The set could easily have coasted home to victory on a succession of set-closers at this point, but the improvisational fuel was still burning bright enough for a late-set “Light” that packed enough ideas for a jam twice its length, with Page and Fish contributing especially vibrant and engaging performances. A powerful, dramatic and perfectly-placed “Wingsuit” soared its way to a emphatic, ground-shaking, fist-pumping “Rock and Roll” to take the set home.
"Split Open & Melt" – Photo © @tweeprise
Page seemed legitimately choked-up leading in to his favorite encore song, “Sleeping Monkey,” before we headed into true bonus time with a bright, happy, cathartic “Harry Hood.” “A Day in the Life” finally closed the books on this show that saw the band using all the weapons in its considerable arsenal of artistic magic that we’ve all been so privileged to witness. I’d be remiss not to note how exceptional the crowd has been; in contrast to a few of the nights last year, front center floor has been virtually stress-free with considerable space and minimal-to-non-existent hassle. One last night to empty the tank before we head into the fall break. Be in the moment, but consider taking a few of those moments for inventory, to reflect upon the bounty of awesome which we can be thankful for: our friends, our band, our community. It’s a happy time in the Phish world, so soak it in!
Phish Summer 2015 – Setlists & Recaps
07/21/15 Setlist – Recap – Bend 1
07/22/15 Setlist – Recap – Bend 2
07/24/15 Setlist – Recap, Recap2 – Shoreline
07/25/15 Setlist – Recap – LA Forum
07/28/15 Setlist – Recap – Austin
07/29/15 Setlist – Recap – Grand Prarie
07/31/15 Setlist – Recap – Atlanta 1
08/01/15 Setlist – Recap – Atlanta 2
08/02/15 Setlist – Recap – Tuscaloosa
08/04/15 Setlist – Recap – Nashville
08/05/15 Setlist – Recap – Kansas City
08/07/15 Setlist – Recap – Blossom
08/08/15 Setlist – Recap – Alpine 1
08/09/15 Setlist – Recap – Apline 2
08/11/15 Setlist – Recap – Mann 1
08/12/15 Setlist – Recap – Mann 2
08/14/15 Setlist – Recap – Raleigh
08/15/15 Setlist – Recap – Merriweather 1
08/16/15 Setlist – Recap – Merriweather 2
08/21/15 Setlist – Recap – Magnaball 1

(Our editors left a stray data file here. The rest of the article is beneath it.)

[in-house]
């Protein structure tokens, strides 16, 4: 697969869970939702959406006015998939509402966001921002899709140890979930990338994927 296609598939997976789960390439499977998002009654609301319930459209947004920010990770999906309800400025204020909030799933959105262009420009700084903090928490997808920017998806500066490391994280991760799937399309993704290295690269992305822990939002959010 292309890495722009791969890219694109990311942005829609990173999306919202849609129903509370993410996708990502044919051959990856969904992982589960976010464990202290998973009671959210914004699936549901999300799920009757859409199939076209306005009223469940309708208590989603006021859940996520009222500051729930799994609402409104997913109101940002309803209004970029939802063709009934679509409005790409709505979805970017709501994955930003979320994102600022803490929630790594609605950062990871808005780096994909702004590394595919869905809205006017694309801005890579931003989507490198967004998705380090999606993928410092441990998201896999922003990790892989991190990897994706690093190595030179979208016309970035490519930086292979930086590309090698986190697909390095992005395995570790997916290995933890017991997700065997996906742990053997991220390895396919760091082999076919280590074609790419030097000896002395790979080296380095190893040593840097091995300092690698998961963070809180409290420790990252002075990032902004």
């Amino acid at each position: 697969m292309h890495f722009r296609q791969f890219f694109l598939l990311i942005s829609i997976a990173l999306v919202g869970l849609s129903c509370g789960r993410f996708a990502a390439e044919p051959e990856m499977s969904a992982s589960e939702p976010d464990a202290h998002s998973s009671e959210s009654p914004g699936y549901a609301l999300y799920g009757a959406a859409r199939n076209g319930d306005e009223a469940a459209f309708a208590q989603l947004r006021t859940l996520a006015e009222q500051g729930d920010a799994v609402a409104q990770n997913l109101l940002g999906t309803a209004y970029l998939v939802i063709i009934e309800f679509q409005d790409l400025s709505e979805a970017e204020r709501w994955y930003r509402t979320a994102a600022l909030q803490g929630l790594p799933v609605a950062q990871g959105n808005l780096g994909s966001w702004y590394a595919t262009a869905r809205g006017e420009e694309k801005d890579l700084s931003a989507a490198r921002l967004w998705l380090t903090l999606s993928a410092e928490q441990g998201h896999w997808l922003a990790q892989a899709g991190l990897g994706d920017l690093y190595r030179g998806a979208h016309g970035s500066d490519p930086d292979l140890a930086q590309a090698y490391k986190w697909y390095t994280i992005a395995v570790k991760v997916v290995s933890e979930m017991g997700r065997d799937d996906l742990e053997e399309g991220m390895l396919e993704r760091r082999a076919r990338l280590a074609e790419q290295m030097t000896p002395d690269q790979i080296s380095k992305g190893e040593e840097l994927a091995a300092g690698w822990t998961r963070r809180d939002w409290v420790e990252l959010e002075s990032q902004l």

08/22/15 Setlist – Recap – Magnaball 2
08/23/15 Setlist – Recap – Magnaball 3
09/04/15 Setlist – Recap – Dick's 1
09/05/15 Setlist – Recap – Dick's 2
09/06/15 Setlist – Recap – Dick's 3
Commerce City, CO posters by Rich Kelly. 12x24, Edition of 850 each night.
If you liked this blog post, one way you could "like" it is to make a donation to The Mockingbird Foundation, the sponsor of Phish.net. Support music education for children, and you just might change the world.
You must be logged in to post a comment.
March 27, 1993
25 years ago
Set 2: Buried Alive > Halley's Comet > It's Ice > Bouncing Around the Room, Chalk Dust Torture, The Man Who Stepped Into Yesterday > Avenu Malkenu > The Man Who Stepped Into Yesterday > Mike's Song > I Am Hydrogen > Weekapaug Groove, Hold Your Head Up > Cracklin' Rosie > Hold Your Head Up, Poor Heart > Golgi Apparatus
 Beginning featured Trey on acoustic guitar.
 Fish on trombone.
 All Fall Down signal in intro.
Phish.net is a non-commercial project run by Phish fans and for Phish fans under the auspices of the all-volunteer, non-profit Mockingbird Foundation.
This project serves to compile, preserve, and protect encyclopedic information about Phish and their music.
The Mockingbird Foundation is a non-profit organization founded by Phish fans in 1996 to generate charitable proceeds from the Phish community.
And since we're entirely volunteer – with no office, salaries, or paid staff – administrative costs are less than 2% of revenues! So far, we've distributed over $1,000,000 to support music education for children – hundreds of grants in all 50 states, with more on the way.